After her mother died, she had little contact with her family, and, although she married a few times, her relationships were all short-lived. As a writer, however, she was tenacious. As Boyd points out, by 1933, Hurston was the only black woman in the country still striving to make a living off writing.
Despite her peripatetic ways and expansive interests, she returned often to her childhood and Eatonville, at least in her writing. In the 1930s—after the Harlem Renaissance—she published her first book. One of her many side projects, Jonah’s Gourd Vine is a novel about a fictional all-black town that looks a lot like Eatonville and the man who was once its mayor, who closely resembles her father.
The novel was well-received, but its timing was unfortunate. The Great Depression was on, and the Harlem scene had already dissipated. The black intelligentsia was moving politically leftward, while Hurston, as was her wont, went her own way. She leaned right, and wrote against race nationalism as well as the strident politics of Richard Wright.
Away from Harlem, she became more and more productive. Mules and Men, her groundbreaking work of cultural anthropology, was finally published in 1935. The next year, she received a Guggenheim Award to travel to Jamaica and Haiti to do more field work. Once again, a side project would bring her acclaim: During a seven-week period, while she was studying voodoo and zombies in Haiti, she wrote Their Eyes Were Watching God, her best-received work up to that point, and, today, a classic of American literature frequently taught in high schools and colleges. Like Jonah’s Gourd Vine and many of her short stories, it hews closely to her experiences in Eatonville.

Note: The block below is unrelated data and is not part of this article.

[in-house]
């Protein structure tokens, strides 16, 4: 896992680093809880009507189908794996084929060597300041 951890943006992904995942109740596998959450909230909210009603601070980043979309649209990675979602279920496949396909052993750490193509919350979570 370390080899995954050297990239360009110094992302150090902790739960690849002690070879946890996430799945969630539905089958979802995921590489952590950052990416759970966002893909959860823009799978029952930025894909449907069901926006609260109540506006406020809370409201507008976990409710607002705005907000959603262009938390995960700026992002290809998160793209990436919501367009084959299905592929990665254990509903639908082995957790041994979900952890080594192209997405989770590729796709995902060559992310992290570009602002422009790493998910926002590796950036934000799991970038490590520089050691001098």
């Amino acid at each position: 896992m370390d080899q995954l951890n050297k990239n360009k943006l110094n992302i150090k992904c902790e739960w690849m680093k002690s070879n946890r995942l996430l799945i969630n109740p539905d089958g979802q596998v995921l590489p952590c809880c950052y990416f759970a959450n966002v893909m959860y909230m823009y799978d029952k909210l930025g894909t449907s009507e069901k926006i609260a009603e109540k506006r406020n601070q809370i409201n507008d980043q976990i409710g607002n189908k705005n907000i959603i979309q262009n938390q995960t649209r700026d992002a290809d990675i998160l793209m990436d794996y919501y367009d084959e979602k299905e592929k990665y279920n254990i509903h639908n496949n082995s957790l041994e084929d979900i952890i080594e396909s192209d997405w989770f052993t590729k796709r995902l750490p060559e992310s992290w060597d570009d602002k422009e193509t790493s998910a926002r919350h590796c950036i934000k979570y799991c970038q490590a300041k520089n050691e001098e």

She was famous but still poor. In 1938, she worked for the WPA, receiving a government check for field work she did in Florida. For a while she lived on a boat, and, in 1941, worked briefly for Paramount Pictures, earning $100 a month, the highest salary she would ever earn. In 1942, she published Dust Tracks on a Road. It won the Anisfield-Wolf award for best book on racial relations and came with a $1,000 award, the largest single-sum payment she would ever receive.
In 1948, she moved back to New York briefly, where she was falsely accused of molesting a boy. The case made headlines, and hurt her reputation, even though the boy recanted and charges were dropped. Her next book, Seraph on the Sewanee did not sell well.